Mark Zuckerberg's social network removes in excess of one million accounts every single day, that breach the user agreement, but is still struggling to stem the tide presented by so-called "threat actors".
This is according to Facebook's security chief, Alex Stamos, who appeared at at conference on Wednesday evening, saying that he believes in the integrity of the spam, fraud and hate speech policies currently in place but they are struggling with the large scale of enforcement.
Stamos said on stage: "The number of accounts turned off every day is (in the) seven figures or eight figures," and later confirmed to CNBC the exact figure.
Facebook has long been criticised for its inability to police its own content, after violent deaths and live streams of suicides were broadcast.
Addressing the case of 74-year-old Robert Godwin who was randomly shot dead on a street in Cleveland and it was filmed live, Zuckerberg told a Silicon Valley conference that his platform had "a lot of work to do" and "we will keep doing all we can to prevent tragedies like this."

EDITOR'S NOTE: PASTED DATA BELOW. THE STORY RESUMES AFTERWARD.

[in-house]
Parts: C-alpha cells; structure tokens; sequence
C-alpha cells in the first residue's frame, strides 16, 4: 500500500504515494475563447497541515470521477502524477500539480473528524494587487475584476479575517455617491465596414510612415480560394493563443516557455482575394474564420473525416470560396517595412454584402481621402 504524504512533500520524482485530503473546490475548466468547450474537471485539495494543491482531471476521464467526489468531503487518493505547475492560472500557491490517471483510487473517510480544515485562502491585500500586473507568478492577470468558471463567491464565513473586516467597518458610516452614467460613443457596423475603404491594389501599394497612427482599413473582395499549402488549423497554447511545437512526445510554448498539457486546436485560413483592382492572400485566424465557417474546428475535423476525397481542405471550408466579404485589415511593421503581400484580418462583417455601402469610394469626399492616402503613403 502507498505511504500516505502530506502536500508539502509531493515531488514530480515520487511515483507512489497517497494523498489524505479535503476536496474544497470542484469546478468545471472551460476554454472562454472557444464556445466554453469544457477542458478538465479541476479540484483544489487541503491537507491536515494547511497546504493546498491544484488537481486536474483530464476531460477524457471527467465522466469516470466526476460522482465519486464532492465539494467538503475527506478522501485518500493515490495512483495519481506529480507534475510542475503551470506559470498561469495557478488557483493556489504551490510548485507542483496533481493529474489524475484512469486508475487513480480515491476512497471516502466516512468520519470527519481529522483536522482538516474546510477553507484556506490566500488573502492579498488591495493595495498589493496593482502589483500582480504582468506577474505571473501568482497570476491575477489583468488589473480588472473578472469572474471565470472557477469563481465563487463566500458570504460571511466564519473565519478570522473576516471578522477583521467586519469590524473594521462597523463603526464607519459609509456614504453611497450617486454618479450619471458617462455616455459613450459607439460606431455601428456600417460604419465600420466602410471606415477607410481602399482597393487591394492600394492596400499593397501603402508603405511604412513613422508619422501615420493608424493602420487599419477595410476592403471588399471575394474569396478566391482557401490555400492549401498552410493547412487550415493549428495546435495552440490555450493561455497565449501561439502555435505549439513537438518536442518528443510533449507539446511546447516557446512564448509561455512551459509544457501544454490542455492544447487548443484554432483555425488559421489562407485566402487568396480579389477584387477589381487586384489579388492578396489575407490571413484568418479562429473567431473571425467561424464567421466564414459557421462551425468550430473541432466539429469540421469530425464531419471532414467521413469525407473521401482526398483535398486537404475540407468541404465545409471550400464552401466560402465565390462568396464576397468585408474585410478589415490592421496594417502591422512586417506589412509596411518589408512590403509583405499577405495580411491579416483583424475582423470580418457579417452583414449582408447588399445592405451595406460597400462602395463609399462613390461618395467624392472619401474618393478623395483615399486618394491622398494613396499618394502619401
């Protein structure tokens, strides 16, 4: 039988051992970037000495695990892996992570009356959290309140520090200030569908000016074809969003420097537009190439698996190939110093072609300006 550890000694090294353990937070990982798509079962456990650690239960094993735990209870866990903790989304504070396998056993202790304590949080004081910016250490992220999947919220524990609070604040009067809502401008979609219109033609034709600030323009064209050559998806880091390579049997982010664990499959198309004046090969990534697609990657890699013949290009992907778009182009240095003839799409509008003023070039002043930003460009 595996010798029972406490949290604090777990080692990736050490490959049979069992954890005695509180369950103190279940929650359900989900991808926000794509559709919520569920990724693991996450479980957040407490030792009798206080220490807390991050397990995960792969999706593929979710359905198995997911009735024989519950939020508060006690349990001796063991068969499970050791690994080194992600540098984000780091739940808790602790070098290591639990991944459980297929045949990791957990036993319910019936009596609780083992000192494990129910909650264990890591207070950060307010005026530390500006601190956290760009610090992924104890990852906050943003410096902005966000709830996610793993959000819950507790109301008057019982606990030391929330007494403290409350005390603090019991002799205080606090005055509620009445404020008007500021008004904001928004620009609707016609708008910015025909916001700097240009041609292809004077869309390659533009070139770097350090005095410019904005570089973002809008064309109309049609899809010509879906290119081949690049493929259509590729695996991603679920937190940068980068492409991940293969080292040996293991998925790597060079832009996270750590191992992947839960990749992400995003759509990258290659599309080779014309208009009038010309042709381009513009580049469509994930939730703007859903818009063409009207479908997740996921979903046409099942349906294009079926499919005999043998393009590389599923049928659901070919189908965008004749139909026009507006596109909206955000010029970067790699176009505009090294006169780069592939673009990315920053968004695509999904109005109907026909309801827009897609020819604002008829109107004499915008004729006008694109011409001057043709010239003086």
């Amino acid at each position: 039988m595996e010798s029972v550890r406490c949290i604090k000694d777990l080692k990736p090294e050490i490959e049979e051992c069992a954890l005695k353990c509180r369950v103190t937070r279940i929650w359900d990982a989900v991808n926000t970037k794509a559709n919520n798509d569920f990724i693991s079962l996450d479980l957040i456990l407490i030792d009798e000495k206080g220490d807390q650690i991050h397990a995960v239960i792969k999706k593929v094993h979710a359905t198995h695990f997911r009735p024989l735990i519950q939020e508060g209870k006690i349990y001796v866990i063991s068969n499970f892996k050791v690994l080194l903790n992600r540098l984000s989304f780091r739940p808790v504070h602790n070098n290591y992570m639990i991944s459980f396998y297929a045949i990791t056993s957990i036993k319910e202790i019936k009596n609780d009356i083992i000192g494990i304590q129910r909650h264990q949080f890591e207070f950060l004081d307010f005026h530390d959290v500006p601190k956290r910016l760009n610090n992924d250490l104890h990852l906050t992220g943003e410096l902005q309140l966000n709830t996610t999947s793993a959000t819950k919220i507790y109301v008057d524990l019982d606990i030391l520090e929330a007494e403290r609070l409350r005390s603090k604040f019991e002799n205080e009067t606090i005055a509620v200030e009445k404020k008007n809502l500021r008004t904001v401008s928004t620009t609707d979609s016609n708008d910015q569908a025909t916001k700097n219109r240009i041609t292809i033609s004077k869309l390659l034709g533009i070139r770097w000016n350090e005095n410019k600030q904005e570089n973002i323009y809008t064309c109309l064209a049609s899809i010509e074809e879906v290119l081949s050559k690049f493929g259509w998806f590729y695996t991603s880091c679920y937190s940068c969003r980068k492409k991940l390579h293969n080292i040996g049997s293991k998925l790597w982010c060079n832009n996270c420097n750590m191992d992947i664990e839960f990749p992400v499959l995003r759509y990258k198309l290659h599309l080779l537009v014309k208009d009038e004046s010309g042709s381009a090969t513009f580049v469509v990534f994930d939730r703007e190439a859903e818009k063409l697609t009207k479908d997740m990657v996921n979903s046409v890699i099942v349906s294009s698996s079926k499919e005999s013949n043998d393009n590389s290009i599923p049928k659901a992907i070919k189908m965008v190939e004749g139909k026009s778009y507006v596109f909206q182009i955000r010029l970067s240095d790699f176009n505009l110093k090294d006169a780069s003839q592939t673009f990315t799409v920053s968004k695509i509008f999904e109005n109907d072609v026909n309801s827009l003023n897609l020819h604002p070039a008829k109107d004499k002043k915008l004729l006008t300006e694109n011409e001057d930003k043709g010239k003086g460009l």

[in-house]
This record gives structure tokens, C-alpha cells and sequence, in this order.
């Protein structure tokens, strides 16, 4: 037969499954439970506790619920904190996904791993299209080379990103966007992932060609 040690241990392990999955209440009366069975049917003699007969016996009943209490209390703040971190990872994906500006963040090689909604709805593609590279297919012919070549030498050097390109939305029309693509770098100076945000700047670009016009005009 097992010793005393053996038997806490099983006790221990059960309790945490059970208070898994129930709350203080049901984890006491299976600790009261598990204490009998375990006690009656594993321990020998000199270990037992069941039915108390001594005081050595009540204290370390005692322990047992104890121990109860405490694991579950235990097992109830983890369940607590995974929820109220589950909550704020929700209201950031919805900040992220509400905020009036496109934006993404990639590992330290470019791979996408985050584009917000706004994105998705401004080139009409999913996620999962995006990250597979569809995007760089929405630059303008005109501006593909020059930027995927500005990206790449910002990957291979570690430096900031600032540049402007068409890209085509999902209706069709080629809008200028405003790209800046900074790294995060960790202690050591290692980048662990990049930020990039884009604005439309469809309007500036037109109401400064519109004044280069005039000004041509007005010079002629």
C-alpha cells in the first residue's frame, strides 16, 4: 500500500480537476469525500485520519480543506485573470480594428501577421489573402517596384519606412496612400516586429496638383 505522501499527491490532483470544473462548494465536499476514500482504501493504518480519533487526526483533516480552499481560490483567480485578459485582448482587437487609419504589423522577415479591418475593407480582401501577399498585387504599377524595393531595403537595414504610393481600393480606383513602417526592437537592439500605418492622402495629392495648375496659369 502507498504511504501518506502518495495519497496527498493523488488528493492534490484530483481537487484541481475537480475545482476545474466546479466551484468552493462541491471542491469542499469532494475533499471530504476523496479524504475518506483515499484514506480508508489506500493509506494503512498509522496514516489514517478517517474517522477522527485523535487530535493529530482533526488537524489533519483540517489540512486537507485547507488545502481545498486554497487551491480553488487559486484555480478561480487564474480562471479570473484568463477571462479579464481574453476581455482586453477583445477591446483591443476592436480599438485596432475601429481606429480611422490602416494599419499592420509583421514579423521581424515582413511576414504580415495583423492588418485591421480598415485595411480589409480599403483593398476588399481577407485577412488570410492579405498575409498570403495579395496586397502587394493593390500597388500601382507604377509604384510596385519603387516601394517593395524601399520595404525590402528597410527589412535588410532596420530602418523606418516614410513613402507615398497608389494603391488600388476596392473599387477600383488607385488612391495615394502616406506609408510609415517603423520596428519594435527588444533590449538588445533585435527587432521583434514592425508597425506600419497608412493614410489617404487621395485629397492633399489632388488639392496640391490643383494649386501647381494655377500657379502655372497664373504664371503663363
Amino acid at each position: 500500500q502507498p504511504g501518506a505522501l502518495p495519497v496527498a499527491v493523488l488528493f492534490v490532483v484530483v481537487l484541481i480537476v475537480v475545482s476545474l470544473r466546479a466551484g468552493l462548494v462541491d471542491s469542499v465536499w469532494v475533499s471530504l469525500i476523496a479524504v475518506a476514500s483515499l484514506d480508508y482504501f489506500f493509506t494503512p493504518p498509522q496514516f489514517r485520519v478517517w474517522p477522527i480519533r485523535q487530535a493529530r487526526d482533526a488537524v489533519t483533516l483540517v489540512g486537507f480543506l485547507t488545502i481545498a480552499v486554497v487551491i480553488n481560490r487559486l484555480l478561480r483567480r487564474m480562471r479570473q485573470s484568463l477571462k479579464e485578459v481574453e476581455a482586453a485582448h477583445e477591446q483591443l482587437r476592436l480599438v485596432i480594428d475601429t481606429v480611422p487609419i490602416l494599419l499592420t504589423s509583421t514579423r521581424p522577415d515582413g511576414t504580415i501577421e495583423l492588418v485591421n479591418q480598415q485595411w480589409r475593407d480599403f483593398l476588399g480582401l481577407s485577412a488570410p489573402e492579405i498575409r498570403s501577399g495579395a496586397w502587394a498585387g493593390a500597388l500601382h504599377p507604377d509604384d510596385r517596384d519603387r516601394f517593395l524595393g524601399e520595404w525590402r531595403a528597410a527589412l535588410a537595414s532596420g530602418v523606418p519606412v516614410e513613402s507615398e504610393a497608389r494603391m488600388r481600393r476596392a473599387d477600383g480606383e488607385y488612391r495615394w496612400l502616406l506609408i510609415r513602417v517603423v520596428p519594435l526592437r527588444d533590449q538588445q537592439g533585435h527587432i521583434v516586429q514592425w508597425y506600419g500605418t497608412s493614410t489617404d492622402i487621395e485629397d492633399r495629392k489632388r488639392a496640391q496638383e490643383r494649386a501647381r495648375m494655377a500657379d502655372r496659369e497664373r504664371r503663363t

Then of course there is the ongoing problem of fake news, when Facebook has had to vouch for the 'authenticity' of pages which have been shown to distribute false and misleading news to millions of users on its platform.
Stamos said that the phenomenal reach of the platform, which has approximately 2 billion global users, means implementation is tough.
Not least because in some cases they aren't doing enough, and in others they are criticised for removing posts that are later found to be within the rules.
"When you're dealing with millions and millions of interactions, you can't create these rules and enforce them without (getting some) false positives," he said.
And as the platform operates across more than 100 legal jurisdictions worldwide, Stamos said it is difficult to consistently apply a single version of 'hate speech'.
He explained that the company is planning to expand the team who work on this counter-operation but there is only so much that humans can be expected to do, and some must be delegated to artificial intelligence software.